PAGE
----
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A Kingdom Implies a King

The kingdom of God and the kingdom of heaven seem to be variations of the same idea. A kingdom implies a king. Our king is Jesus. Jesus said His kingdom was not of this world (John 18:36). Jesus’ authority did not come from man but from God (Luke 22:29).

Entrance into the kingdom of God is by a new birth (John 3:5), repentance (Matt. 3:2), and the divine call (1 Thess. 2:12). We are told to seek the kingdom of God first (Matt. 6:33) and to pray for its arrival (Matt. 6:10). “The kingdom of God is not eating and drinking, but righteousness and peace and joy in the Holy Spirit” (Rom. 14:17). It is also a future kingdom where full rulership in the actual presence of the king Jesus will occur when He returns to earth.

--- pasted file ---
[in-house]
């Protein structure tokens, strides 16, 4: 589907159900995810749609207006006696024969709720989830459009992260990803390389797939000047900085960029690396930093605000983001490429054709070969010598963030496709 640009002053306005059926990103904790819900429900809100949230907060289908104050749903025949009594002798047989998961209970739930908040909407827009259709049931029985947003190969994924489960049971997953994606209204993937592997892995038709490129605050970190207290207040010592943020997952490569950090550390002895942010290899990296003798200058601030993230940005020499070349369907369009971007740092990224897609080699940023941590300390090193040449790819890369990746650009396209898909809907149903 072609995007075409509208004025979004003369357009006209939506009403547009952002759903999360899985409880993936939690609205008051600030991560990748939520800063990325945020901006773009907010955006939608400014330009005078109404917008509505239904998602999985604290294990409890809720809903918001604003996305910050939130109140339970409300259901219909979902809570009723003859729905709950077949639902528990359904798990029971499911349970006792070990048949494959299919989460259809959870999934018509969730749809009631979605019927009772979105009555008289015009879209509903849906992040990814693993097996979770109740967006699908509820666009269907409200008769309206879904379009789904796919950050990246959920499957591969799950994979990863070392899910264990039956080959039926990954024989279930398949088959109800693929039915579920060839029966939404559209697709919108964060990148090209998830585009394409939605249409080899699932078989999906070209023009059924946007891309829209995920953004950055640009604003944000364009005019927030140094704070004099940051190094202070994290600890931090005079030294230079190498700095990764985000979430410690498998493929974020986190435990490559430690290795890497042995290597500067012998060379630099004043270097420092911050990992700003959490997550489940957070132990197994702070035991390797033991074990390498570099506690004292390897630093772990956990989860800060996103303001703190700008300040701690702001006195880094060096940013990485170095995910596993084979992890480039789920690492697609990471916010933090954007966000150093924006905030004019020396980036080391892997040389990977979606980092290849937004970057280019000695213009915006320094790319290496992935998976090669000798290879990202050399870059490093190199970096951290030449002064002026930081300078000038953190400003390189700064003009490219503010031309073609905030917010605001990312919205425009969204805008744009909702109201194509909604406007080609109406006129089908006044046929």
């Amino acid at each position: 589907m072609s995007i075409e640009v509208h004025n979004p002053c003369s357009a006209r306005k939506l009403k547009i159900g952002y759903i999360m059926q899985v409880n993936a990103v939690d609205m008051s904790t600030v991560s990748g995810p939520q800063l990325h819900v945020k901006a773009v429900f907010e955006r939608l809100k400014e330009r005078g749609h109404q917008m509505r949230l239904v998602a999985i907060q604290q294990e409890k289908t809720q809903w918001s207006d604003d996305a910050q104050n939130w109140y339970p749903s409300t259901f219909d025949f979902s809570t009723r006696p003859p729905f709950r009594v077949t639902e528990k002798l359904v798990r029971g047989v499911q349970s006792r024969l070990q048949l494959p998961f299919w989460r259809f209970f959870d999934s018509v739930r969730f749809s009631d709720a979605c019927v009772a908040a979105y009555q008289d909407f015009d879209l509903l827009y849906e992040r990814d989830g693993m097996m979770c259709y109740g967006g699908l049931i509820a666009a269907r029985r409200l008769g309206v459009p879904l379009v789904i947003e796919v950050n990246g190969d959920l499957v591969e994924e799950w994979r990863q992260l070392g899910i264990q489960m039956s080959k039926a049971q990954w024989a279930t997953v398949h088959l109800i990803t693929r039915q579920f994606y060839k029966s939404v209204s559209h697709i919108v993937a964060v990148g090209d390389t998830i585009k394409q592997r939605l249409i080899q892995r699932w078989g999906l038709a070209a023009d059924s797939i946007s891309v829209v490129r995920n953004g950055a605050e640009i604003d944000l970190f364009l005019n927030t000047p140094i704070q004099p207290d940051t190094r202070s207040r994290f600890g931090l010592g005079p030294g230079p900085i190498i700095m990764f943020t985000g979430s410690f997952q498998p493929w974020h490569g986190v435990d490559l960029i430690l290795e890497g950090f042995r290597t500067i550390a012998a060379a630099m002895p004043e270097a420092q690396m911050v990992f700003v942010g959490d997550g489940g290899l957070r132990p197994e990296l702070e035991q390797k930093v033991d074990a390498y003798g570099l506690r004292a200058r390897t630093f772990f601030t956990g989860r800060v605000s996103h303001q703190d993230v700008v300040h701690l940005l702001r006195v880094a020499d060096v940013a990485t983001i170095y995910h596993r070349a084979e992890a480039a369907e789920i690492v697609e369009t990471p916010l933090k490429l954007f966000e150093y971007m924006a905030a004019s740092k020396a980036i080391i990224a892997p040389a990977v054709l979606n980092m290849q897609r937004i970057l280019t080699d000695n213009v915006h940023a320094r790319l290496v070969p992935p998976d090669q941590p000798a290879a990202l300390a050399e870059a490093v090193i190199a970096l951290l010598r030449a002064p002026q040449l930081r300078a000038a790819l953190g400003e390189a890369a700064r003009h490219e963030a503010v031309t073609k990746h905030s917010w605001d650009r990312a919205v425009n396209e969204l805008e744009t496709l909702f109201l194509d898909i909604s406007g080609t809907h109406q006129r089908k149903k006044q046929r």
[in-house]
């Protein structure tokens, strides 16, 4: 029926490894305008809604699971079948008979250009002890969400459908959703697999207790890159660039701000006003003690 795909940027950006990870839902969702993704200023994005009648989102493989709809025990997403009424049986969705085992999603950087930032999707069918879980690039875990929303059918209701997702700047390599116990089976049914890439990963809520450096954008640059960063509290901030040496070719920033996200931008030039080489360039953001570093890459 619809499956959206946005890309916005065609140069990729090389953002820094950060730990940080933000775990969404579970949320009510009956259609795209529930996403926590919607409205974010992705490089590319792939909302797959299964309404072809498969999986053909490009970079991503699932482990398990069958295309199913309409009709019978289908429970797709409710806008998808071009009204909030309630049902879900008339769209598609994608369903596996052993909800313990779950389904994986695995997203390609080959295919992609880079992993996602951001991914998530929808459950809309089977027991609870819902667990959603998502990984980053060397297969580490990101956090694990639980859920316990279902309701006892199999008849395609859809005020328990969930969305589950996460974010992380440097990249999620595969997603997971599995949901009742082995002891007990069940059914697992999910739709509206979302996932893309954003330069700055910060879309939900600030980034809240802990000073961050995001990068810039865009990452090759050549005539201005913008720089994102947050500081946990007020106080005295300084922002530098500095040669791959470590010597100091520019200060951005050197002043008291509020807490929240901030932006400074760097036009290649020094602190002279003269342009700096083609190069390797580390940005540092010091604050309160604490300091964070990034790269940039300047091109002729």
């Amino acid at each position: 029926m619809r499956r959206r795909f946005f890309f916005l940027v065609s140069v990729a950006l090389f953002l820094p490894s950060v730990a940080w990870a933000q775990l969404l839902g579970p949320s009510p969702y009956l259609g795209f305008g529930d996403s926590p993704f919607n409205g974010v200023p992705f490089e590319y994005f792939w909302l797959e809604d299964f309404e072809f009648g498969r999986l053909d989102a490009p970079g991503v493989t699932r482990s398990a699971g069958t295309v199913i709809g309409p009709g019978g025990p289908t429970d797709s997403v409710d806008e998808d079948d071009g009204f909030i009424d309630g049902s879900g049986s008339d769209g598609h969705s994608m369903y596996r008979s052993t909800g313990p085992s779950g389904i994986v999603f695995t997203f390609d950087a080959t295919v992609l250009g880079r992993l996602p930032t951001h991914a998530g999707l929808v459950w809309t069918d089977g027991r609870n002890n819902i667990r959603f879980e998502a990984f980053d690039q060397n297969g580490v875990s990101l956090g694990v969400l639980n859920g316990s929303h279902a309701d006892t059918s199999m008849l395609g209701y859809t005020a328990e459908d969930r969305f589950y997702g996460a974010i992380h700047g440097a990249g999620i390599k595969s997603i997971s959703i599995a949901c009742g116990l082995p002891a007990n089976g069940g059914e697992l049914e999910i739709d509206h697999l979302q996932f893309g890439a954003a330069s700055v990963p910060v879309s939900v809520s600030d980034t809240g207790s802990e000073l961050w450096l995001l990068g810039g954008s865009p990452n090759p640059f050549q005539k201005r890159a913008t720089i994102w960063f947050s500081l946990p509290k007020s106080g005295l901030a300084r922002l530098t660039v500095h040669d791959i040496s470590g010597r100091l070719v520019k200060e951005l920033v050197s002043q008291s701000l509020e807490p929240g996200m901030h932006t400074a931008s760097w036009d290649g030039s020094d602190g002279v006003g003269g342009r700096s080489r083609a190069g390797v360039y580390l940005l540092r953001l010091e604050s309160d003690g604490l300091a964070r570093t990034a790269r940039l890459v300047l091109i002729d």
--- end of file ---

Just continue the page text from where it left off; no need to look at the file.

An expression first used by Jesus, although the idea that God reigns is everywhere in the Old Testament. The coming of the kingdom of God was the most frequent topic in the teaching of Jesus (Mark 1:15). It expresses the truth that God is a great God who does what he wills in human affairs. Specifically he wills to save people through the life, death, resurrection, and ascension of Jesus. In one sense the kingdom of God is a present reality. People enter it now (Matt. 21:31). In another sense it is future (Matt. 16:28). God’s control is plain in both aspects, and in the end his sovereign will will be perfectly done (1 Cor. 15:28).

The Shaw Pocket Bible Handbook, Walter A. Elwell, Editor, (Harold Shaw Publ., Wheaton , IL; 1984), p. 352

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